a. Jesus came to earth two thousand years ago to pay the price for sin so that all who put faith in Him
can be transformed into sons and daughters of God through faith in Christ. John 1:12-13
b. Jesus will come again (in the not too distant future) to cleanse this planet of corruption and death and
restore it to a fit forever home for God and His family. This earth will be renewed and transformed
into what the Bible calls the new earth. Isa 65:17; Rev 21-22; etc.
2. The Bible tells us that wicked men who were inspired by Satan crucified the Lord. Luke 22:3: Acts 2:23
a. If you were standing at Golgotha observing the crucifixion, it looked hopeless. Jesus’ first
followers thought He was the promised Messiah, the Savior. Yet, according to what they could see,
all was lost. Evil was triumphing. The Lord was dead.
b. But that’s not the only thing going on. God was about to beat the devil at his own game. Almighty
God is all knowing or omniscient. He knows everything, past present and future.
1. He knew the devil would attempt to destroy the Redeemer through the Cross, so He worked it
into His plan for a family of holy, righteous sons and daughters.
A. Through His blood, Jesus fully satisfied Divine Justice on our behalf and opened the way
for all who put faith in Him to become sons and daughters of God. II Cor 5:21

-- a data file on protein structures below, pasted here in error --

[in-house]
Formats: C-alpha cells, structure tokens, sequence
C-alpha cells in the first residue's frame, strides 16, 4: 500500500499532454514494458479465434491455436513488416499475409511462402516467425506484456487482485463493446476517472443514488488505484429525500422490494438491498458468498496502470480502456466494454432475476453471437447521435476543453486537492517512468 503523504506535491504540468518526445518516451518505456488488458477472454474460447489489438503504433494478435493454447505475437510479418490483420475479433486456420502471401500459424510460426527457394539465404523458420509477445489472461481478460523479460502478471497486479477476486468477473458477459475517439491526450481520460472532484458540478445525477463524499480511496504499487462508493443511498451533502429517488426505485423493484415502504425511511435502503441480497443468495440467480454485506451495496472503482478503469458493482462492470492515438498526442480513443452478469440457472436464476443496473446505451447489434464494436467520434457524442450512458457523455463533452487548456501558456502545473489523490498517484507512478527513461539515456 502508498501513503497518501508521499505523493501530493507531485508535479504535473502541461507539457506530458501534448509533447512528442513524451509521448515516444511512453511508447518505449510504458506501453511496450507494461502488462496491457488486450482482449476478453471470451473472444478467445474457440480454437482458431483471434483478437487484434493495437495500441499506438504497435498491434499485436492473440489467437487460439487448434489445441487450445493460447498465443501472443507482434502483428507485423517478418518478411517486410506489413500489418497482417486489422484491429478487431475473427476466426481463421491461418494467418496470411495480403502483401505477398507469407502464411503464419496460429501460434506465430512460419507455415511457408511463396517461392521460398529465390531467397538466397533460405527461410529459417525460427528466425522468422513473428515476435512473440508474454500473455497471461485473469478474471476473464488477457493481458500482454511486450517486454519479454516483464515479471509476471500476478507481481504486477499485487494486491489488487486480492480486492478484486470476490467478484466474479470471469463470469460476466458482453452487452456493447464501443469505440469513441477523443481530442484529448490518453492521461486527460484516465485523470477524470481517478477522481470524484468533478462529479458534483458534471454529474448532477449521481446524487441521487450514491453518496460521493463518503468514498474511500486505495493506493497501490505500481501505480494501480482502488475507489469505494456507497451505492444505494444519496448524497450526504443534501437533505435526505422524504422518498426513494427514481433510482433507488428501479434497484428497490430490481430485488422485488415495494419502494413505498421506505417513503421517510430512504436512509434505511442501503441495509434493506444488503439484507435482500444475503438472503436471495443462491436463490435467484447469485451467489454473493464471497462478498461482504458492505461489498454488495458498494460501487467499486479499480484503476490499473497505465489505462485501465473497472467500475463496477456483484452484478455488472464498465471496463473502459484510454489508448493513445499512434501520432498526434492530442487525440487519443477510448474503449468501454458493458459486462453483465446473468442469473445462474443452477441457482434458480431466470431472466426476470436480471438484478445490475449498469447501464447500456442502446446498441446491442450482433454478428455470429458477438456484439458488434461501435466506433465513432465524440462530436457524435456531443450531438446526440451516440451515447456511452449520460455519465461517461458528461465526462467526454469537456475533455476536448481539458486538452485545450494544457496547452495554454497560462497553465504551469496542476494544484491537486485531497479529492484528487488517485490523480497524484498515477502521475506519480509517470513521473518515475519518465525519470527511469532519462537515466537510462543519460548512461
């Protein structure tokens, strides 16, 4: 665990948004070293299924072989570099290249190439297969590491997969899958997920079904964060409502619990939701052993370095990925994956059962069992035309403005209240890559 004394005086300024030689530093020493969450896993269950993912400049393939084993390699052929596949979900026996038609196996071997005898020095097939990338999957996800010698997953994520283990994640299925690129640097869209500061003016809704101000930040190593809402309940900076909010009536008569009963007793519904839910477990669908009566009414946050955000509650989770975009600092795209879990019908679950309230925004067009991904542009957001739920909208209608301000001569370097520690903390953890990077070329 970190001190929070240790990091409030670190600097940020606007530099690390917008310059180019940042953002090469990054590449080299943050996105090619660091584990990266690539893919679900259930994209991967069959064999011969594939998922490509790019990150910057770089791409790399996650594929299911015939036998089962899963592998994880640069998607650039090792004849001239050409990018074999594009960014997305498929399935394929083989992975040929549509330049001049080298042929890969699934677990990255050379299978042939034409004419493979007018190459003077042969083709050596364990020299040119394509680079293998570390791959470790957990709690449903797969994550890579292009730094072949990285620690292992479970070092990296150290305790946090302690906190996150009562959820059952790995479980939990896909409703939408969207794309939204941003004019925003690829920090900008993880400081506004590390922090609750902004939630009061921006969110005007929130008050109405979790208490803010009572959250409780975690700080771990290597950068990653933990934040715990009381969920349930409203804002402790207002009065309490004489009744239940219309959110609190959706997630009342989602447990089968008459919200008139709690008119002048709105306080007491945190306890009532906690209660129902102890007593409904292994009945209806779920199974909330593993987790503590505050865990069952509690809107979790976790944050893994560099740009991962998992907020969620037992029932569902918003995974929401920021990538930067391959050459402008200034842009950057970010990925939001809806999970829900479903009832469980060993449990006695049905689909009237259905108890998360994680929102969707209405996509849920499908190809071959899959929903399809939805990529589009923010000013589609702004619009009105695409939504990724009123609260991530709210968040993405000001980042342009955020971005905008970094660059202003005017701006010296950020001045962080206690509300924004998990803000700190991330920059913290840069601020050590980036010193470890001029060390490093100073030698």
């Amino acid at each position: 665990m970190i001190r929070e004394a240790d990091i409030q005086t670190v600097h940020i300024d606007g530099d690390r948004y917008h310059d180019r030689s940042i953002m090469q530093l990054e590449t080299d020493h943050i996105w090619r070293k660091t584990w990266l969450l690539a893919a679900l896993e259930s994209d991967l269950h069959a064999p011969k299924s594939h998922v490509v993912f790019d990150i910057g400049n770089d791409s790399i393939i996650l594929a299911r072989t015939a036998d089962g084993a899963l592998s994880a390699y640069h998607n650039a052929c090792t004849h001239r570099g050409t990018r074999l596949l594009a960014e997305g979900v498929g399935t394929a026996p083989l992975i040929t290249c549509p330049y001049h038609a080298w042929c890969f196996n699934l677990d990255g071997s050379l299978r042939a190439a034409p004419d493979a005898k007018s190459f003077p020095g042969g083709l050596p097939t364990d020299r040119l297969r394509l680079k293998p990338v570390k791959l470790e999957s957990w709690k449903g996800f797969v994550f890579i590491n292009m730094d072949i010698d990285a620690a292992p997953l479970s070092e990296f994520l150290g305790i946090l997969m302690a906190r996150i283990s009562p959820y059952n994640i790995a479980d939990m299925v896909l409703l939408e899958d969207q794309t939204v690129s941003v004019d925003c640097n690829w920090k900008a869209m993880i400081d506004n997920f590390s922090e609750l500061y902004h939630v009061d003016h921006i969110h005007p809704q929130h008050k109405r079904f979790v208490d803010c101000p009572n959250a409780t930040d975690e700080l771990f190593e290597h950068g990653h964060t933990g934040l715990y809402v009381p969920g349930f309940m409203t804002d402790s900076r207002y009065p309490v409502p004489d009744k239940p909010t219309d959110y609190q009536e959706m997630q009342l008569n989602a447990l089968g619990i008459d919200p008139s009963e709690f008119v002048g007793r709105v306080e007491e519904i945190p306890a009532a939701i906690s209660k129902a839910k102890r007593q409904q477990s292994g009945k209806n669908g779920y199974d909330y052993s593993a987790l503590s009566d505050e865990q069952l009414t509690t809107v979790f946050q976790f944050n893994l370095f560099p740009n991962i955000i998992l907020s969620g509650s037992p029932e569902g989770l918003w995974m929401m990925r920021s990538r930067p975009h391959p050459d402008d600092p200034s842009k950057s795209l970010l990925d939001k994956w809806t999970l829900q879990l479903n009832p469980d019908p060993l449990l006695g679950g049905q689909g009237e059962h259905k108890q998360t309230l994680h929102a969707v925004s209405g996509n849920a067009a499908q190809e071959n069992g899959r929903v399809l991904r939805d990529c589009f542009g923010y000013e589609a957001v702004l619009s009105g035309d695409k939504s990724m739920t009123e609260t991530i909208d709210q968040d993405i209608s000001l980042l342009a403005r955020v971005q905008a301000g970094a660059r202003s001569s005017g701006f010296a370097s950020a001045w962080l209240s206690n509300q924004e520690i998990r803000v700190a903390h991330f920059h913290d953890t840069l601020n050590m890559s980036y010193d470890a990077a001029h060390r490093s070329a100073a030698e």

B. Jesus became the ultimate sacrifice for sin, the Lamb slain from the foundation of the world
(Rev 13:8); He paid for you with the precious lifeblood of Christ, the sinless spotless Lamb
of God. God chose him for this purpose long before the world began (I Pet 1:19, NLT).
2. I Cor 2:7-8—The wisdom we speak of is the secret wisdom of God, which was hidden in former
times, though he made it for our benefit before the world began. But the rulers of this world
(Eph 6:12) have not understood it; if they had, they would never have crucified our glorious
Lord (NLT).
c. Almighty God used wicked choices made by sinful, Satan inspired men and worked them into His
plan for a family. He produced eternal results and brought tremendous good to multitudes.
1. Eph 1:11—We were also chosen to belong to him. God decided to choose us long ago in
keeping with his plan. He works out everything to fit his plan and purpose (NIrV).
2. God’s plan is clearly stated just a few verses before Eph 1:11—Long ago, even before he made
the world, God loved us and chose us in Christ to be holy and without fault in his eyes. His
unchanging plan has always been to adopt us into his own family by bringing us to himself
through Jesus Christ. And this gave him great pleasure (Eph 1:4-5, NLT).
E. Conclusion: How does God see your circumstance? It’s not bigger than Him and He can bring genuine
good out of real evil as He furthers His plan for a family. When you learn to see your situation as God sees
it, although this perspective doesn’t take away pain and loss, it gives you hope in the midst of it. There is
restoration and reunion, some in this life and some in the life to come. And God will get you through until
He gets you out. That’s how things really are according to the Bible! Please read! Much more next week!